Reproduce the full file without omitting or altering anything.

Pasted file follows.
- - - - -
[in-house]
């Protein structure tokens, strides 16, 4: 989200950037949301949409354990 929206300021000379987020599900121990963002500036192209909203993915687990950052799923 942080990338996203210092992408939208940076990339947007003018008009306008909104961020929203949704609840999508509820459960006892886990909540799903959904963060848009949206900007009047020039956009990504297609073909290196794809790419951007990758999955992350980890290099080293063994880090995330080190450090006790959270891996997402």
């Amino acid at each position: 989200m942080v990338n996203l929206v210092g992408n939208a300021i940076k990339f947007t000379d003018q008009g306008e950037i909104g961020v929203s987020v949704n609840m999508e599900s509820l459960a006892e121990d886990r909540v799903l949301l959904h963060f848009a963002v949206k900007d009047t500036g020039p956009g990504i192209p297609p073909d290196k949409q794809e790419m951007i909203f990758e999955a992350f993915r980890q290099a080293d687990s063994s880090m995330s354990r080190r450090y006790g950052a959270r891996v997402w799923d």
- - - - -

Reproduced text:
[in-house]
């Protein structure tokens, strides 16, 4: 989200950037949301949409354990 929206300021000379987020599900121990963002500036192209909203993915687990950052799923 942080990338996203210092992408939208940076990339947007003018008009306008909104961020929203949704609840999508509820459960006892886990909540799903959904963060848009949206900007009047020039956009990504297609073909290196794809790419951007990758999955992350980890290099080293063994880090995330080190450090006790959270891996997402």
């Amino acid at each position: 989200m942080v990338n996203l929206v210092g992408n939208a300021i940076k990339f947007t000379d003018q008009g306008e950037i909104g961020v929203s987020v949704n609840m999508e599900s509820l459960a006892e121990d886990r909540v799903l949301l959904h963060f848009a963002v949206k900007d009047t500036g020039p956009g990504i192209p297609p073909d290196k949409q794809e790419m951007i909203f990758e999955a992350f993915r980890q290099a080293d687990s063994s880090m995330s354990r080190r450090y006790g950052a959270r891996v997402w799923d």